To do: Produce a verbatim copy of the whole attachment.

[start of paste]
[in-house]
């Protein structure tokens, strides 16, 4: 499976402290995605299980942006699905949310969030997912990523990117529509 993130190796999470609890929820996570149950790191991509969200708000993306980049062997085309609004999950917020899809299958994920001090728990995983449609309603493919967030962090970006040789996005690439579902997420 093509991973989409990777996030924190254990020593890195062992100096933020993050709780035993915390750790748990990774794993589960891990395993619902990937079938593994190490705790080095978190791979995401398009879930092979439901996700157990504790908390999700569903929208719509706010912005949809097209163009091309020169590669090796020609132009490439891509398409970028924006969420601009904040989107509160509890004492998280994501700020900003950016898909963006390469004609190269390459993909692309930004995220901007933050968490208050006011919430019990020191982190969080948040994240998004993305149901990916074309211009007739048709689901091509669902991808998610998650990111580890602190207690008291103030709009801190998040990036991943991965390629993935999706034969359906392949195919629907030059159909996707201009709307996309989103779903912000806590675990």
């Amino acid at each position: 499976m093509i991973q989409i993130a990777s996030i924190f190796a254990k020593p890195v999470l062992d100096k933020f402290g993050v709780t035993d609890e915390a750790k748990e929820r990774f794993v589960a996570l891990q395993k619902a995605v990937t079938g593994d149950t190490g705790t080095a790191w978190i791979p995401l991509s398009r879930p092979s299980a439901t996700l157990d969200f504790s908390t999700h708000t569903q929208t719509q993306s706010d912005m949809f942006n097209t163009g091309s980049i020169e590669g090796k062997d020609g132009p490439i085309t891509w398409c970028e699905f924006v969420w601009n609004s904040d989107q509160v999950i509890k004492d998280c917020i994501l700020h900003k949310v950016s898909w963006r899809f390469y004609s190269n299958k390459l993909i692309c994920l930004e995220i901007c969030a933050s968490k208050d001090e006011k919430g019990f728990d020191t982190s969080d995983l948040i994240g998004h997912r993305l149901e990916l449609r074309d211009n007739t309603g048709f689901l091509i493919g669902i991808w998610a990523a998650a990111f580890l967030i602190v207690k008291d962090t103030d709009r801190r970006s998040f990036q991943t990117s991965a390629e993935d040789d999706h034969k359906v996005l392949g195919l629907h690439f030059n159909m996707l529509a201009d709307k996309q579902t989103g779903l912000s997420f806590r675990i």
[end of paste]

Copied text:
[in-house]
């Protein structure tokens, strides 16, 4: 499976402290995605299980942006699905949310969030997912990523990117529509 993130190796999470609890929820996570149950790191991509969200708000993306980049062997085309609004999950917020899809299958994920001090728990995983449609309603493919967030962090970006040789996005690439579902997420 093509991973989409990777996030924190254990020593890195062992100096933020993050709780035993915390750790748990990774794993589960891990395993619902990937079938593994190490705790080095978190791979995401398009879930092979439901996700157990504790908390999700569903929208719509706010912005949809097209163009091309020169590669090796020609132009490439891509398409970028924006969420601009904040989107509160509890004492998280994501700020900003950016898909963006390469004609190269390459993909692309930004995220901007933050968490208050006011919430019990020191982190969080948040994240998004993305149901990916074309211009007739048709689901091509669902991808998610998650990111580890602190207690008291103030709009801190998040990036991943991965390629993935999706034969359906392949195919629907030059159909996707201009709307996309989103779903912000806590675990």
């Amino acid at each position: 499976m093509i991973q989409i993130a990777s996030i924190f190796a254990k020593p890195v999470l062992d100096k933020f402290g993050v709780t035993d609890e915390a750790k748990e929820r990774f794993v589960a996570l891990q395993k619902a995605v990937t079938g593994d149950t190490g705790t080095a790191w978190i791979p995401l991509s398009r879930p092979s299980a439901t996700l157990d969200f504790s908390t999700h708000t569903q929208t719509q993306s706010d912005m949809f942006n097209t163009g091309s980049i020169e590669g090796k062997d020609g132009p490439i085309t891509w398409c970028e699905f924006v969420w601009n609004s904040d989107q509160v999950i509890k004492d998280c917020i994501l700020h900003k949310v950016s898909w963006r899809f390469y004609s190269n299958k390459l993909i692309c994920l930004e995220i901007c969030a933050s968490k208050d001090e006011k919430g019990f728990d020191t982190s969080d995983l948040i994240g998004h997912r993305l149901e990916l449609r074309d211009n007739t309603g048709f689901l091509i493919g669902i991808w998610a990523a998650a990111f580890l967030i602190v207690k008291d962090t103030d709009r801190r970006s998040f990036q991943t990117s991965a390629e993935d040789d999706h034969k359906v996005l392949g195919l629907h690439f030059n159909m996707l529509a201009d709307k996309q579902t989103g779903l912000s997420f806590r675990i």